RNA isolation, reverse transcription of the RNA, and real-time PCR were carried out as previously described. RNA was extracted by using TRIzol reagent according to the manufacturer's instructions (Invitrogen, Carlsbad, CA, USA). A constant amount of RNA (1 μg/sample) was reverse transcribed into complementary DNA, and this was amplified using the following conditions: denaturation for 1 min at 95°C; annealing for 30 s at 58°C for human and mouse AhR, human IFN-γ, and granzyme B, and mouse TNF-α, at 62°C for human TNF-α, at 60°C for human and mouse β-actin, mouse IFN-γ, perforin, granzyme B, and human perforin, followed by 30 s of extension at 72°C. All real-time PCR data were normalized to β-actin. Human primer sequences were as follows: AhR forward 5′-TACAGAGTTGGACCGTTTGG-3′, reverse 5′-GCCTCCGTTTCTTTCAGTAG-3′; IFN-γ forward 5′-TGGAGACCATCAAGGAAGAC-3′, reverse 5′-GCGTTGGACATTCAAGTCAG-3′; TNF-α forward 5′-AGGCGGTGCTTGTTCCTCAG-3′, reverse 5′-GGCTACAGGCTTGTCACTCG-3′; Granzyme B forward 5′-CAGTACCATTGAGTTGTGCG-3′, reverse 5′-GCCATTGTTTCGTCCATAGG-3′; Perforin forward 5′-CCAACTTTGCAGCCCAGAAG-3′, reverse 5′-GGAGATAAGCCTGAGGTAGG-3′; β-actin forward 5′-AAGATGACCCAGATCATGTTTGAGACC-3′, reverse 5′-AGCCAGTCCAGACGCAGGAT-3′. Mouse primer sequences were as follows: AhR forward 5′-GAGCACAAATCAGAGACTGG-3′, reverse 5′-TGGAGGAAGCATAGAAGACC-3′; IFN-γ forward 5′-CAATGAACGCTACACACTGC-3′, reverse 5′-CCACATCTATGCCACTTGAG-3′; TNF-α forward 5′-ACCCTCACACTCAGATCATC-3′, reverse 5′-GAGTAGACAAGGTACAACCC-3′; Granzyme B forward 5′-CTGCTAAAGCTGAAGAGTAAGG-3′, reverse 5′-ACCTCTTGTAGCGTGTTTGAG-3′; Perforin forward 5′-CCACTCCAAGGTAGCCAAT-3′, reverse 5′-GGAGATGAGCCTGTGGTAAG-3′; β-actin forward 5′-AAGATGACCCAGATCATGTTTGAGACC-3′, reverse 5′-AGCCAGTCCAGACGCAGGAT-3′. Gene expression was calculated using the ΔΔCt algorithm.
Cells were immunostained with the following monoclonal anti-human antibodies: APC-H7 anti-CD45, pacific blue anti-CD3, PeCy7 anti-CD8, V450 anti-CD56, APC anti-IFN-γ, (BD Bioscience, San Jose, CA), APC Alexa Fluor 700 anti-CD4 (Beckman Coulter, Milan, Italy), Percp Cy 5.5 anti-TNF-α (eBioscience, Milan, Italy), APC anti-perforin, and PE anti-granzyme B (Invitrogen). Cells were immunostained with the following anti-mouse antibodies: APC-Cy7 anti-CD45, FITC anti-IFN-γ (BD Bioscience), PE anti-TNF-α, APC anti-perforin, and Pecy7 anti-granzyme B (eBioscience). In all experiments, appropriate isotype control IgGs (Becton Dickinson and eBioscience) and fluorescence minus one controls were used. All antibodies were used at 1:100 final dilution. For intracellular immunostaining, cells were fixed and permeabilized using staining buffer set and permeabilization buffer (both from eBioscience) according to the manufacturer's instruction. Cells were analyzed by flow cytometry (Gallios, Beckman Coulter, Indianapolis, IN).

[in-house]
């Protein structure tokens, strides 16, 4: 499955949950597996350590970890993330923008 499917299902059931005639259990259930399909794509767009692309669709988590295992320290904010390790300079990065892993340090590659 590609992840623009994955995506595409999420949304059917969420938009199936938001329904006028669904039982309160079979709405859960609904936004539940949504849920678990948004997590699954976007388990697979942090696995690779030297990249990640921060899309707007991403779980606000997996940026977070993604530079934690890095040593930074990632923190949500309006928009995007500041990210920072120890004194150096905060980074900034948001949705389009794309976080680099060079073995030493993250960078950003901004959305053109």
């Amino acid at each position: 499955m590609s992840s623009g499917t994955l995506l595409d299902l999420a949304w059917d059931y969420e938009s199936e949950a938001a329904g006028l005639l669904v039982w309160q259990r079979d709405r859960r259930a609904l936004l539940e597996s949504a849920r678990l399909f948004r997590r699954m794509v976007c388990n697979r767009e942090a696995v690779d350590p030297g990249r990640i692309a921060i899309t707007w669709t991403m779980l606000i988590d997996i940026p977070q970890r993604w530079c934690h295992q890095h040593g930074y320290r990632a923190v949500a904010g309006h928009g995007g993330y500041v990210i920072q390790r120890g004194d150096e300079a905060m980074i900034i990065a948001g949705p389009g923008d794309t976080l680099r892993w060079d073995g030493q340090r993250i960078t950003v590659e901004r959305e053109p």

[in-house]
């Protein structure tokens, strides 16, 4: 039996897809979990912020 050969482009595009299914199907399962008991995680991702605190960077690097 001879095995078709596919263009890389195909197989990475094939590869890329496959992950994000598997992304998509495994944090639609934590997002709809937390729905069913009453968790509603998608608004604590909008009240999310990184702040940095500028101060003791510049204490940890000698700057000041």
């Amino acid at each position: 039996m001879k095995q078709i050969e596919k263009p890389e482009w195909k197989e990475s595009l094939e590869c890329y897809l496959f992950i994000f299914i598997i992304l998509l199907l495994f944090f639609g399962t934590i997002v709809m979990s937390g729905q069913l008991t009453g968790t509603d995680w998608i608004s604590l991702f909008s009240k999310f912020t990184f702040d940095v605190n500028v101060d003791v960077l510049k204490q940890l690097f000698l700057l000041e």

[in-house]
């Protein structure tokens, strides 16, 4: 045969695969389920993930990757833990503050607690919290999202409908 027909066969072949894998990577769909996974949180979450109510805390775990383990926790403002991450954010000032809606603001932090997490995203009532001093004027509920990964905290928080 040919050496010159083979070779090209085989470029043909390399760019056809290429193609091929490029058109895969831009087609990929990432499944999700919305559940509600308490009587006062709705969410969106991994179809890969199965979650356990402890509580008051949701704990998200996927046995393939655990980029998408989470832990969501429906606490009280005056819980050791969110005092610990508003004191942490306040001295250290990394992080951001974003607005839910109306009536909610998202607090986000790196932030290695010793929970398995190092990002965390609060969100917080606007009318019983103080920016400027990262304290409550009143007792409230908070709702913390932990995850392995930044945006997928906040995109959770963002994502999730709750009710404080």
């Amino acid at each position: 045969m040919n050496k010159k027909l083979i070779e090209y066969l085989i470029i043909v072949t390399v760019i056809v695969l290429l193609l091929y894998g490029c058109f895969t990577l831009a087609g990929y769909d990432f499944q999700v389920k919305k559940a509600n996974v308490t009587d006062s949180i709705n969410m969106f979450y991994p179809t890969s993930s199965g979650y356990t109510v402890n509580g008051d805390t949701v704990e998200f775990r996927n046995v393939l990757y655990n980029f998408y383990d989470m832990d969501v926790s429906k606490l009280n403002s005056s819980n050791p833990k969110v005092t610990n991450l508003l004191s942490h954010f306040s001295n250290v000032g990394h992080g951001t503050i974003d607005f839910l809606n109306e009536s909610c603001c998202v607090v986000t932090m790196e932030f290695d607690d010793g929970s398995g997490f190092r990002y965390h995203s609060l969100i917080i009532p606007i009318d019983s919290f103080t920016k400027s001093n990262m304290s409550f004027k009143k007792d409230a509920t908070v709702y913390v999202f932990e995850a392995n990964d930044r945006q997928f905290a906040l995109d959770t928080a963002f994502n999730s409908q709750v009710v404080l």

Differences between groups were compared using Student's t-test. All analyses were performed using GraphPad Prism version 5.00 software for Windows (GraphPad Software, San Diego California, USA, www.graphpad.com).
AhR Expression Is Down-Regulated in Active Celiac Disease
To assess whether CD-related inflammation is characterized by an altered expression of AhR, we initially evaluated AhR RNA transcripts in mucosal biopsies taken from active CD patients, inactive CD patients and controls. AhR RNA expression was significantly reduced in the duodenal mucosa of active CD patients as compared to inactive CD patients and controls, while there was no significant difference between inactive CD and controls (Figure 1A). By immunohistochemistry, we then showed that AhR-positive cells were abundant in duodenal sections taken from controls, while active CD patients displayed a reduced AhR protein expression especially in the lamina propria compartment (Figure 1B). Flow-cytometric analysis confirmed these data showing that the percentage of CD45+ cells expressing AhR was significantly lower in LPMC and IEL isolated from active CD compared to inactive CD patients and controls (Figures 2A,B).
Figure 1. Aryl (AhR) expression is down-regulated in active celiac disease (CD). (A) Total RNA was extracted by duodenal biopsies of 13 normal controls (CTR), 12 active CD patients and 7 inactive CD patients and analyzed by real time PCR for AhR expression. (B) Representative immunohistochemical images showing AhR-positive cells in duodenal sections of normal controls (CTR) and active CD patients. Staining with isotype control IgG is also shown. These images are representative of 4 separate experiments in which similar results were obtained.
Figure 2. AhR is down-regulated in CD45+ cells isolated from active CD mucosa. (A) IEL and LPMC (B) were isolated from 6 controls (CTR), 6 active CD patients, and 5 inactive CD patients. Cells were stained with CD45 and AhR antibodies and analyzed by flow-cytometry. Representative histoplots showing the percentage of CD45 positive cells expressing AhR in controls, active CD patients and inactive CD patients (right). Staining with isotype control is also shown (left). (C) IEL (left) and LPMC (right) were isolated from 5 controls (CTR) and 5 active CD patients. Cells were stained with CD3, CD4, CD8, CD56, and AhR antibodies and analyzed by flow-cytometry. Histograms show the percentage of CD3+, CD4+, CD8+, CD56+, and CD3− cells expressing AhR. Data are represented as mean ± SEM.